In the recent guest perspective “Do we echo the past?” by Karyl Elridge, it was noted that the CC&Rs for many of our local neighborhoods had restricted ownership of homes to whites. But racially-restrictive covenants were even more far-reaching. The CC&Rs from the Sunnybrae neighborhood reveal the full extent of the exclusion that was typical of the time, stating: “No lot nor improved property described in these restrictions can be leased, rented, or conveyed, used, or occupied by any person, or persons, other than those of the Caucasian or White Race, except that persons not of the Caucasian Race, may be kept thereon by Caucasian occupants strictly in the capacity of domestic servants.”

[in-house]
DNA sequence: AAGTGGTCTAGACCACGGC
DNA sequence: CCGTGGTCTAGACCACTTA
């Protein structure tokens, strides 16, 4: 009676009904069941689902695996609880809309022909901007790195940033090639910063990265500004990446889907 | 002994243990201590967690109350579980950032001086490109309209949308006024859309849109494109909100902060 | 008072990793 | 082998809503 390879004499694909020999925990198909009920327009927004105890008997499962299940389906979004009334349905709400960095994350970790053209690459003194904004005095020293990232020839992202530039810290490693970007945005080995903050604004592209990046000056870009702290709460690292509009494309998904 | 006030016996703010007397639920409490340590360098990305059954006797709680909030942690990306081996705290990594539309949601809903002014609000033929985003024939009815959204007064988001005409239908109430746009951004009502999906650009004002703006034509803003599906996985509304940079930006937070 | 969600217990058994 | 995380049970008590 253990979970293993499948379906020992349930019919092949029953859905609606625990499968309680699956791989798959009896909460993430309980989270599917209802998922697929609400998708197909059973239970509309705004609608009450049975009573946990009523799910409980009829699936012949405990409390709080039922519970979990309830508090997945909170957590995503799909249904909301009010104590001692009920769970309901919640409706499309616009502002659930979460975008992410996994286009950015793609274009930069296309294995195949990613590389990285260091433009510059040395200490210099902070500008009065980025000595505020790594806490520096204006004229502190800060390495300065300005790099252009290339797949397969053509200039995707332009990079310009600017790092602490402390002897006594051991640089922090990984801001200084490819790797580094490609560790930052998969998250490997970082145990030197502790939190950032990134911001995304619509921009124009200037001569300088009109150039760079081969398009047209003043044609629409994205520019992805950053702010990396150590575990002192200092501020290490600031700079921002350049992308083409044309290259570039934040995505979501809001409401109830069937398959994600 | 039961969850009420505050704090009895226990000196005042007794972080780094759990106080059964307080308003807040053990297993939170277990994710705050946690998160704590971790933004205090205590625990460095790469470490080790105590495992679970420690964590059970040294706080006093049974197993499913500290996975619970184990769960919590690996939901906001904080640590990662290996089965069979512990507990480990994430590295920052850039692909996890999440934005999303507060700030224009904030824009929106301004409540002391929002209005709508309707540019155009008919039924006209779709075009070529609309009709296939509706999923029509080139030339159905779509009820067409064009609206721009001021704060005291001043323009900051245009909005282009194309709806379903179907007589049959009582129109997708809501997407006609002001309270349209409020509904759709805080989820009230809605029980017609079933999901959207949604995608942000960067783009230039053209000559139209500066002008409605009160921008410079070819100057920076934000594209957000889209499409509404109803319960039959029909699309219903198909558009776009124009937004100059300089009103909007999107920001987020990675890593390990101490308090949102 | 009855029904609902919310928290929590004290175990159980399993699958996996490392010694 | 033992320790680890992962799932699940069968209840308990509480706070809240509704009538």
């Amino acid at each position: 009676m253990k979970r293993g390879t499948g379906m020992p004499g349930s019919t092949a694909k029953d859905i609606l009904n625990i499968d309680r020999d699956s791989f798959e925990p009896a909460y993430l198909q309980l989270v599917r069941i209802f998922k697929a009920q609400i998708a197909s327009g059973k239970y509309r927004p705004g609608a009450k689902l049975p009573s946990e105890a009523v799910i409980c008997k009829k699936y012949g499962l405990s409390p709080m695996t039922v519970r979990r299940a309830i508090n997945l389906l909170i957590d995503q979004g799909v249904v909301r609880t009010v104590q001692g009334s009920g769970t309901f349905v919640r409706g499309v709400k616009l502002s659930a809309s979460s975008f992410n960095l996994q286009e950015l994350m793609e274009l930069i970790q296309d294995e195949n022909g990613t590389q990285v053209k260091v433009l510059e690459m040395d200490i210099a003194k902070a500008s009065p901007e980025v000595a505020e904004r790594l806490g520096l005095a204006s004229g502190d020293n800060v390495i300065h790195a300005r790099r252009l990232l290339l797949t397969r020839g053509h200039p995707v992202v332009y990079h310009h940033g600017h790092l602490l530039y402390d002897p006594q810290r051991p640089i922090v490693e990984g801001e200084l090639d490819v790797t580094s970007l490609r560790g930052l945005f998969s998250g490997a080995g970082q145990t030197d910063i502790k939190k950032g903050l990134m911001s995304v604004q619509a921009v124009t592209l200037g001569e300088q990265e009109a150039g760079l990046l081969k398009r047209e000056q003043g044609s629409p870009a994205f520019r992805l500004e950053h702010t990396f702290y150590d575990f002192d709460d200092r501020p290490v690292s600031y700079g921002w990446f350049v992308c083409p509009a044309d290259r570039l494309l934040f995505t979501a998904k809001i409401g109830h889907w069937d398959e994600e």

Efforts to exclude Blacks on the Peninsula, as elsewhere in this country, were both aggressive and mean, and they took the form of both public and private action. This history is essential background if we are to grasp the breadth and depth of injustice Black Americans have experienced, reckon with the many ways in which those injustices continue, and take real steps toward becoming a community that is truly inclusive.